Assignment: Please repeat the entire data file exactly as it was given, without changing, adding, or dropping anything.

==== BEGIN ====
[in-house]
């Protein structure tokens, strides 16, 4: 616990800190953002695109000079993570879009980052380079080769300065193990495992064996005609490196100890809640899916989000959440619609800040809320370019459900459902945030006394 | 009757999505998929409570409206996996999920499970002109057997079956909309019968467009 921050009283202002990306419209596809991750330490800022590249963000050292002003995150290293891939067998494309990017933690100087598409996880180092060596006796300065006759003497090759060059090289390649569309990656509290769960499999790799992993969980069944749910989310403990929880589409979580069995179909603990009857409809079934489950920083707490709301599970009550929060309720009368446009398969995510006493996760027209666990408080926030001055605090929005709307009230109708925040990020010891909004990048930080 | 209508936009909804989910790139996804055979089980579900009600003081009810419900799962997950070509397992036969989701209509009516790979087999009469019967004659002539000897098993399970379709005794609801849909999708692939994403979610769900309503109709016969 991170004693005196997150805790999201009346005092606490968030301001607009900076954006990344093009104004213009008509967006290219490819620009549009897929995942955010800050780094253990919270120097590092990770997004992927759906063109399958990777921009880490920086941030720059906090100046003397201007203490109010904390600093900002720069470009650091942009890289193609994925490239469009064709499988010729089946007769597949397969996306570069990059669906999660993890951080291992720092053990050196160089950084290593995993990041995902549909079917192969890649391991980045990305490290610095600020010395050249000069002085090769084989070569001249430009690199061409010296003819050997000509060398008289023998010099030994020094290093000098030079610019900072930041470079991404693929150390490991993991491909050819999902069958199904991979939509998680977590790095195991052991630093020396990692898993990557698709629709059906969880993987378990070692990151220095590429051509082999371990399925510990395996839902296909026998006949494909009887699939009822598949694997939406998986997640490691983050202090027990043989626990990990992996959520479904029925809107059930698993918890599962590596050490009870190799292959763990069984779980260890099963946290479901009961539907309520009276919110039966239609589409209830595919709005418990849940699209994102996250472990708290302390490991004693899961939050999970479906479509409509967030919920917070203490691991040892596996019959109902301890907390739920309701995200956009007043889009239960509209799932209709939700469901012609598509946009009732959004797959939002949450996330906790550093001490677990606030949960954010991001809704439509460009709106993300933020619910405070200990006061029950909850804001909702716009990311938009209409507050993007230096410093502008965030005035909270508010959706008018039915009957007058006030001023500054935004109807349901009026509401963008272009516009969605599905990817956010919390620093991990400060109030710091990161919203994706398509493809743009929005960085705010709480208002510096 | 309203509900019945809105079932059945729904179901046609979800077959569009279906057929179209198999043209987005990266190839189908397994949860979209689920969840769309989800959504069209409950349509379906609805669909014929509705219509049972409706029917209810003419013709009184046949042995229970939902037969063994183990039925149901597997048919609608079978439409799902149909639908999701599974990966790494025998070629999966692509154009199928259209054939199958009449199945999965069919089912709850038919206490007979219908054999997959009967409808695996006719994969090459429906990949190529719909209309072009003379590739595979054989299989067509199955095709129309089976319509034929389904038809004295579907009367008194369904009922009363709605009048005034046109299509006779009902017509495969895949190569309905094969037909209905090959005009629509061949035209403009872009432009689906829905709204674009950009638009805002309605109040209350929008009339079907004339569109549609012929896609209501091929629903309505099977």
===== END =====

[in-house]
């Protein structure tokens, strides 16, 4: 616990800190953002695109000079993570879009980052380079080769300065193990495992064996005609490196100890809640899916989000959440619609800040809320370019459900459902945030006394 | 009757999505998929409570409206996996999920499970002109057997079956909309019968467009 921050009283202002990306419209596809991750330490800022590249963000050292002003995150290293891939067998494309990017933690100087598409996880180092060596006796300065006759003497090759060059090289390649569309990656509290769960499999790799992993969980069944749910989310403990929880589409979580069995179909603990009857409809079934489950920083707490709301599970009550929060309720009368446009398969995510006493996760027209666990408080926030001055605090929005709307009230109708925040990020010891909004990048930080 | 209508936009909804989910790139996804055979089980579900009600003081009810419900799962997950070509397992036969989701209509009516790979087999009469019967004659002539000897098993399970379709005794609801849909999708692939994403979610769900309503109709016969 991170004693005196997150805790999201009346005092606490968030301001607009900076954006990344093009104004213009008509967006290219490819620009549009897929995942955010800050780094253990919270120097590092990770997004992927759906063109399958990777921009880490920086941030720059906090100046003397201007203490109010904390600093900002720069470009650091942009890289193609994925490239469009064709499988010729089946007769597949397969996306570069990059669906999660993890951080291992720092053990050196160089950084290593995993990041995902549909079917192969890649391991980045990305490290610095600020010395050249000069002085090769084989070569001249430009690199061409010296003819050997000509060398008289023998010099030994020094290093000098030079610019900072930041470079991404693929150390490991993991491909050819999902069958199904991979939509998680977590790095195991052991630093020396990692898993990557698709629709059906969880993987378990070692990151220095590429051509082999371990399925510990395996839902296909026998006949494909009887699939009822598949694997939406998986997640490691983050202090027990043989626990990990992996959520479904029925809107059930698993918890599962590596050490009870190799292959763990069984779980260890099963946290479901009961539907309520009276919110039966239609589409209830595919709005418990849940699209994102996250472990708290302390490991004693899961939050999970479906479509409509967030919920917070203490691991040892596996019959109902301890907390739920309701995200956009007043889009239960509209799932209709939700469901012609598509946009009732959004797959939002949450996330906790550093001490677990606030949960954010991001809704439509460009709106993300933020619910405070200990006061029950909850804001909702716009990311938009209409507050993007230096410093502008965030005035909270508010959706008018039915009957007058006030001023500054935004109807349901009026509401963008272009516009969605599905990817956010919390620093991990400060109030710091990161919203994706398509493809743009929005960085705010709480208002510096 | 309203509900019945809105079932059945729904179901046609979800077959569009279906057929179209198999043209987005990266190839189908397994949860979209689920969840769309989800959504069209409950349509379906609805669909014929509705219509049972409706029917209810003419013709009184046949042995229970939902037969063994183990039925149901597997048919609608079978439409799902149909639908999701599974990966790494025998070629999966692509154009199928259209054939199958009449199945999965069919089912709850038919206490007979219908054999997959009967409808695996006719994969090459429906990949190529719909209309072009003379590739595979054989299989067509199955095709129309089976319509034929389904038809004295579907009367008194369904009922009363709605009048005034046109299509006779009902017509495969895949190569309905094969037909209905090959005009629509061949035209403009872009432009689906829905709204674009950009638009805002309605109040209350929008009339079907004339569109549609012929896609209501091929629903309505099977």